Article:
As I walk into Gallery Art Motif, I am greeted by Shalina’s warm smile. Having familiarised myself with her previous works and where she gets the fodder for inspiration, I enter the gallery surrounded by works from her latest show A Place to which we belong. Shalina's work draws metaphors from geographical spaces, as she eloquently brings these spaces and the stories that reside within them, to life. She engages in constructing deconstructing, positioning – dis-positioning… locating – dislocating, peeling layers and evolving the thoughts and associations with these places, giving rise to an experiential space.
Such is the experience of A place to which we belong, where each artwork and installation while expressing her ideas, builds upon excruciatingly powerful metaphors which transform this tangible art show into an immensely palpable one.
Passage of Time
‘I have been travelling to Ladakh for about twenty years now, not that all my work is about Ladakh but I get a lot of visual stimulation there in terms of architecture and landscape. What a lot of people do is take it as a representation of a landscape or a place but it is something that is more than just that, it is something that born out of experience. It has nothing to with a particular place in general. I just happen to go there. Any place can stimulate you. Sometimes you haven't even been to a place but the notion of going to that place can stimulate you.’
Her current show enlivens her exact words by exploring far larger ideas than just geography. It employs dualism to address emerging consumerism alongside the threats faced by indigenous communities, resulting from the former. It portrays cultural disintegration and the plight of communities who undergo it. It raises questions as to whether outside intervention into a space inhabited by an age old local community, is actually a boon or a curse. Finally, it urges one to pay homage to Earth through gratitude and to conserve it, amidst all the damage that has already been done. As Shalina takes me through the exhibition, dismantling the story behind each work, it baffles me, the extent to which she uses depth and intelligibility in bringing concepts to life. The works exhibited play with cartographic elements as the background while Shalina infuses her own symbols to convey her ideas, but what draws her so immensely to imbibe cartography in her work? ‘I think it is the sense of space that I keep trying to relive and I think using those cartography elements make it closer to the kind of place I am trying to imagine. It is kind of a rendering tool for me, like the story is there but you always need some kind of a rendering tool so those elements keep coming into my work.’ Amidst the cartography and abstraction, lie layers of emotiveness. For instance, in one of her works, Chagpori Hill, which shows a TV tower in front of a hill shaped like the medical centre which used to be atop it, she depicts the story of how the Chinese on invading Tibet dismantled the very medical centre uptop the hill across from Potala Palace, which was the only place where the locals could propagate the science of Tibetan medicine, thus aiding in their slow cultural disintegration, ‘Although I myself haven't been to Tibet but I have heard stories from friends, from people who have been there. When till today I talk to some Tibetan refugees, they are teary eyed. The chinese cannot destroy the Potala Palace, that would be too blatant so they want to destroy the key items/places which bind the Tibetans together. Earlier there was a stupa in between which would connect the hill and the palace, so the Chinese have broken down that Stupa as well and built a red light there. So the local people have connected the hill and the palace with white prayer flags so it's a very interesting idea as to how they are connecting their beliefs again.’ Shalina explores a similar idea in one of her installations, A thousand white flags.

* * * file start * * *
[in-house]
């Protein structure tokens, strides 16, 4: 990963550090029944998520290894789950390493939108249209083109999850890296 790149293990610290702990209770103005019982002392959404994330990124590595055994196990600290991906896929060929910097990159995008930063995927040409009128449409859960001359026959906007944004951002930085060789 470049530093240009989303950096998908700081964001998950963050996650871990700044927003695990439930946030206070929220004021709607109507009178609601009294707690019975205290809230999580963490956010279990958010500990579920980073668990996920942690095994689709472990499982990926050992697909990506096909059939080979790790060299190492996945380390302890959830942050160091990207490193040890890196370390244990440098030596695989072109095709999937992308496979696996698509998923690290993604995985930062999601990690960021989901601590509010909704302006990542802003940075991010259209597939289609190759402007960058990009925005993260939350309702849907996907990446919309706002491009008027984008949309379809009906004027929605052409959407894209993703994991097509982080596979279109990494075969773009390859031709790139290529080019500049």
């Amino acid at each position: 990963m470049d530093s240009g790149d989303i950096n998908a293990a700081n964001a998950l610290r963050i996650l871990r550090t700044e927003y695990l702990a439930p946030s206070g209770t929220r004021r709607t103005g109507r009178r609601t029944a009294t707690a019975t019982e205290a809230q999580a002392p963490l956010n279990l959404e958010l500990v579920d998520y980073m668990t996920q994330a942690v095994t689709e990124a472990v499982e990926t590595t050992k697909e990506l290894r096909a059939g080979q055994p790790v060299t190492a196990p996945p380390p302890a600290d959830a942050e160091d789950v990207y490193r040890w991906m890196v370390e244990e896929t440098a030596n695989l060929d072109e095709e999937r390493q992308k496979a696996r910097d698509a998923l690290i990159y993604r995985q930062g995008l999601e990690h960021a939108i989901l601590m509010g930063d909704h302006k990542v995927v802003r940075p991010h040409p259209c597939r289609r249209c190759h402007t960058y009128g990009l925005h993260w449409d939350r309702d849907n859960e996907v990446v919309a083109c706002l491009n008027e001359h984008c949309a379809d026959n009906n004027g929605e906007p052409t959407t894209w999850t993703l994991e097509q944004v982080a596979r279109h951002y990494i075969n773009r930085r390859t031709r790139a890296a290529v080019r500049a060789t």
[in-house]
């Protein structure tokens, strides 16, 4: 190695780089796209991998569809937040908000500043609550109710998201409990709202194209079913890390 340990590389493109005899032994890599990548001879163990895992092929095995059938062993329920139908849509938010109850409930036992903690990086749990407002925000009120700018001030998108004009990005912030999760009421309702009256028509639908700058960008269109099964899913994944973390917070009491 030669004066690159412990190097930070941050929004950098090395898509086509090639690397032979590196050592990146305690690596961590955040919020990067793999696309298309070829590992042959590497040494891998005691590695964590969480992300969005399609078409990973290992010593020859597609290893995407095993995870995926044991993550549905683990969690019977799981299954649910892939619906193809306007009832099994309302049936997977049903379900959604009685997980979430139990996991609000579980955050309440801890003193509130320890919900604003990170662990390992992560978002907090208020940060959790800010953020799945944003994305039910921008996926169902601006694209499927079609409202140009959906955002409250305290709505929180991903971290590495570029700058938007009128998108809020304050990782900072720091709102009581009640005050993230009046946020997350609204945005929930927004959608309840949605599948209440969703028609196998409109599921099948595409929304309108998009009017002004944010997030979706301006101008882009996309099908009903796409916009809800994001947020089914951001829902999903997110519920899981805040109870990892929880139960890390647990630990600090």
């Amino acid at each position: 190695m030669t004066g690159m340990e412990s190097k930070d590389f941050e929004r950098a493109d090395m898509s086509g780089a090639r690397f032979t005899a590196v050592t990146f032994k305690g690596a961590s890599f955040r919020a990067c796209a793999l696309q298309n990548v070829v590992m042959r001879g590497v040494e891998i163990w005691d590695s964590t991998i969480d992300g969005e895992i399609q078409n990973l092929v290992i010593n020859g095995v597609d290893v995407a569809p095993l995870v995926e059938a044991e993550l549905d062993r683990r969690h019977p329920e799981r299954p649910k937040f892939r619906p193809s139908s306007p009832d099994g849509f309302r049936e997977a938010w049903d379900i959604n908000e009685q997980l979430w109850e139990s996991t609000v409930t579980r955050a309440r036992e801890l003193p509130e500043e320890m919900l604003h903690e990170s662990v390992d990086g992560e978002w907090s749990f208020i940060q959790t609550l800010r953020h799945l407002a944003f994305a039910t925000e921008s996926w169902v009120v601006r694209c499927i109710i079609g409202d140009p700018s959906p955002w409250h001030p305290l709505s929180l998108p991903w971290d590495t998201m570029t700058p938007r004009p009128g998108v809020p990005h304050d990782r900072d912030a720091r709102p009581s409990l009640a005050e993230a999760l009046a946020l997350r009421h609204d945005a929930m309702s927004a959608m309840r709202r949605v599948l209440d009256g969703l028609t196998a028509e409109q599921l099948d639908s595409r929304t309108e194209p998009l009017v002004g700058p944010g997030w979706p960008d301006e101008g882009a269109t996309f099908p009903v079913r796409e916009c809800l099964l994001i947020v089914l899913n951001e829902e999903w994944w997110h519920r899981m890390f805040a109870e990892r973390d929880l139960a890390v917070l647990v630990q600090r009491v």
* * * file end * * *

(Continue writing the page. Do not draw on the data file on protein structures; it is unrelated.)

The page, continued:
A thousand white flags
Her creative process always begins with the idea that she wants to communicate, however the image that she has in mind constantly evolves and changes as she hits the canvas, more often than not, her work is telling as to what visual representation works and what doesn’t. Although the show truly immerses the viewer, what led Shalina to develop such an eloquent style of abstraction? ‘To be very honest, it is a journey. You are kind of working and evolving. The issues and concerns are always on similar lines but each time there is a new experience, each time there is a new thought. The overlying thoughts have been similar since I have been working. Also it is not a very conscious and deliberate effort. When I look back ten years,there are some works that I look at and think this what concerned me back then and it is coming back to me now. Sometimes even your work tells you about yourself and you know these are the things that keep coming back to you. It is not conscious and deliberate-it is very subconscious and you realise later when you kind of filter through all that you have done. For me everything is an outcome of a personal experience. Your experiences may be small but when you kind of start thinking about it that's what leads to a larger issue, so at every point I feel that people who are concerned with larger issues have always gone through something smaller and something personal’.
A Place to which we Belong is on till the 30th of April, 2018 at Gallery Art Motif, Delhi.
Text Supriya Jain